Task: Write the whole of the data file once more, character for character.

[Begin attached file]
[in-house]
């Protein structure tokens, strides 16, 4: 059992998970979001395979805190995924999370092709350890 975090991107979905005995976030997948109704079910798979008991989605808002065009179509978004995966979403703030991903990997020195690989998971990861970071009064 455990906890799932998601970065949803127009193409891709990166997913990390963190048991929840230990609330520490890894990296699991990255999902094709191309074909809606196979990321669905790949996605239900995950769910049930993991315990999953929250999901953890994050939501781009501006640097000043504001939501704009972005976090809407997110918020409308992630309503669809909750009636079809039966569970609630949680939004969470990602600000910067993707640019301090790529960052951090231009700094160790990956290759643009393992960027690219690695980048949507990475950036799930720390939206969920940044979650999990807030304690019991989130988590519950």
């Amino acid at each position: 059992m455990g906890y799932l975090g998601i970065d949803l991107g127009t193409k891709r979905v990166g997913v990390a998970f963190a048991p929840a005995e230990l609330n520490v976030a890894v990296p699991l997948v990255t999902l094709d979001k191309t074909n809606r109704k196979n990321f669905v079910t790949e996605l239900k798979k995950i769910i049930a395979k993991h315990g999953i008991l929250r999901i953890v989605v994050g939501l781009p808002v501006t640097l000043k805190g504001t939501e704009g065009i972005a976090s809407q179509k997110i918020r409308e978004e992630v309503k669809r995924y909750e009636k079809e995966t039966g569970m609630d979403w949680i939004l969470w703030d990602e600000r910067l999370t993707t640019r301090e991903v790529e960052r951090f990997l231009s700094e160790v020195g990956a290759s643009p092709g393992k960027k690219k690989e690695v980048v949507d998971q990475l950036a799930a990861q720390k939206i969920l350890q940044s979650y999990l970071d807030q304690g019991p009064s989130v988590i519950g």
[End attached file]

[in-house]
């Protein structure tokens, strides 16, 4: 059992998970979001395979805190995924999370092709350890 975090991107979905005995976030997948109704079910798979008991989605808002065009179509978004995966979403703030991903990997020195690989998971990861970071009064 455990906890799932998601970065949803127009193409891709990166997913990390963190048991929840230990609330520490890894990296699991990255999902094709191309074909809606196979990321669905790949996605239900995950769910049930993991315990999953929250999901953890994050939501781009501006640097000043504001939501704009972005976090809407997110918020409308992630309503669809909750009636079809039966569970609630949680939004969470990602600000910067993707640019301090790529960052951090231009700094160790990956290759643009393992960027690219690695980048949507990475950036799930720390939206969920940044979650999990807030304690019991989130988590519950």
């Amino acid at each position: 059992m455990g906890y799932l975090g998601i970065d949803l991107g127009t193409k891709r979905v990166g997913v990390a998970f963190a048991p929840a005995e230990l609330n520490v976030a890894v990296p699991l997948v990255t999902l094709d979001k191309t074909n809606r109704k196979n990321f669905v079910t790949e996605l239900k798979k995950i769910i049930a395979k993991h315990g999953i008991l929250r999901i953890v989605v994050g939501l781009p808002v501006t640097l000043k805190g504001t939501e704009g065009i972005a976090s809407q179509k997110i918020r409308e978004e992630v309503k669809r995924y909750e009636k079809e995966t039966g569970m609630d979403w949680i939004l969470w703030d990602e600000r910067l999370t993707t640019r301090e991903v790529e960052r951090f990997l231009s700094e160790v020195g990956a290759s643009p092709g393992k960027k690219k690989e690695v980048v949507d998971q990475l950036a799930a990861q720390k939206i969920l350890q940044s979650y999990l970071d807030q304690g019991p009064s989130v988590i519950g």